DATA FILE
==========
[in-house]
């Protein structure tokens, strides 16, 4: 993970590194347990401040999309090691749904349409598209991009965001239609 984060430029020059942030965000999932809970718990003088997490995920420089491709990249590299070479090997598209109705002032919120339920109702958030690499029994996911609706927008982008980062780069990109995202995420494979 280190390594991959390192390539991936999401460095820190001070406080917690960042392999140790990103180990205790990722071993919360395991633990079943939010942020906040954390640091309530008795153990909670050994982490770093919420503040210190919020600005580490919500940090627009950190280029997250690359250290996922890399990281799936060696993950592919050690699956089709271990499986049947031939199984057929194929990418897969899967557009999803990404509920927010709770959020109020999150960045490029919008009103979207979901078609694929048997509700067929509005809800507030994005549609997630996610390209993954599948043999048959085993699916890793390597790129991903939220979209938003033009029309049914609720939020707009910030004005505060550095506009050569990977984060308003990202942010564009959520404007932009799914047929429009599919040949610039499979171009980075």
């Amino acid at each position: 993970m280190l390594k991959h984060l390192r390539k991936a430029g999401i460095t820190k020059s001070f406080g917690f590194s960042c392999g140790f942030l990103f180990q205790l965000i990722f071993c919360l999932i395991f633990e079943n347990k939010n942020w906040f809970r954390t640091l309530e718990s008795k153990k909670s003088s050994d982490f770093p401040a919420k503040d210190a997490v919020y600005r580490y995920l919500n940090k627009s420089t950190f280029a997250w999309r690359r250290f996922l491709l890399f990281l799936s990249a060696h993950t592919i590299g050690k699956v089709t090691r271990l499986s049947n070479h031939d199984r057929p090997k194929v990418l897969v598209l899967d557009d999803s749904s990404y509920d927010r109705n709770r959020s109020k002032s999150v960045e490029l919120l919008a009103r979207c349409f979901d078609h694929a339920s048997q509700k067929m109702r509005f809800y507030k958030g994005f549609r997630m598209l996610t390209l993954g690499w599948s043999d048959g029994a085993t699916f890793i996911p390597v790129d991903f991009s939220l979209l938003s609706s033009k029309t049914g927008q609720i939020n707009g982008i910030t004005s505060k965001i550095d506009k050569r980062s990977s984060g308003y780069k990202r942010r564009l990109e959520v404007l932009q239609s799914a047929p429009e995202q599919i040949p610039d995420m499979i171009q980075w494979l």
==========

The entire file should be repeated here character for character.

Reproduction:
[in-house]
């Protein structure tokens, strides 16, 4: 993970590194347990401040999309090691749904349409598209991009965001239609 984060430029020059942030965000999932809970718990003088997490995920420089491709990249590299070479090997598209109705002032919120339920109702958030690499029994996911609706927008982008980062780069990109995202995420494979 280190390594991959390192390539991936999401460095820190001070406080917690960042392999140790990103180990205790990722071993919360395991633990079943939010942020906040954390640091309530008795153990909670050994982490770093919420503040210190919020600005580490919500940090627009950190280029997250690359250290996922890399990281799936060696993950592919050690699956089709271990499986049947031939199984057929194929990418897969899967557009999803990404509920927010709770959020109020999150960045490029919008009103979207979901078609694929048997509700067929509005809800507030994005549609997630996610390209993954599948043999048959085993699916890793390597790129991903939220979209938003033009029309049914609720939020707009910030004005505060550095506009050569990977984060308003990202942010564009959520404007932009799914047929429009599919040949610039499979171009980075």
């Amino acid at each position: 993970m280190l390594k991959h984060l390192r390539k991936a430029g999401i460095t820190k020059s001070f406080g917690f590194s960042c392999g140790f942030l990103f180990q205790l965000i990722f071993c919360l999932i395991f633990e079943n347990k939010n942020w906040f809970r954390t640091l309530e718990s008795k153990k909670s003088s050994d982490f770093p401040a919420k503040d210190a997490v919020y600005r580490y995920l919500n940090k627009s420089t950190f280029a997250w999309r690359r250290f996922l491709l890399f990281l799936s990249a060696h993950t592919i590299g050690k699956v089709t090691r271990l499986s049947n070479h031939d199984r057929p090997k194929v990418l897969v598209l899967d557009d999803s749904s990404y509920d927010r109705n709770r959020s109020k002032s999150v960045e490029l919120l919008a009103r979207c349409f979901d078609h694929a339920s048997q509700k067929m109702r509005f809800y507030k958030g994005f549609r997630m598209l996610t390209l993954g690499w599948s043999d048959g029994a085993t699916f890793i996911p390597v790129d991903f991009s939220l979209l938003s609706s033009k029309t049914g927008q609720i939020n707009g982008i910030t004005s505060k965001i550095d506009k050569r980062s990977s984060g308003y780069k990202r942010r564009l990109e959520v404007l932009q239609s799914a047929p429009e995202q599919i040949p610039d995420m499979i171009q980075w494979l």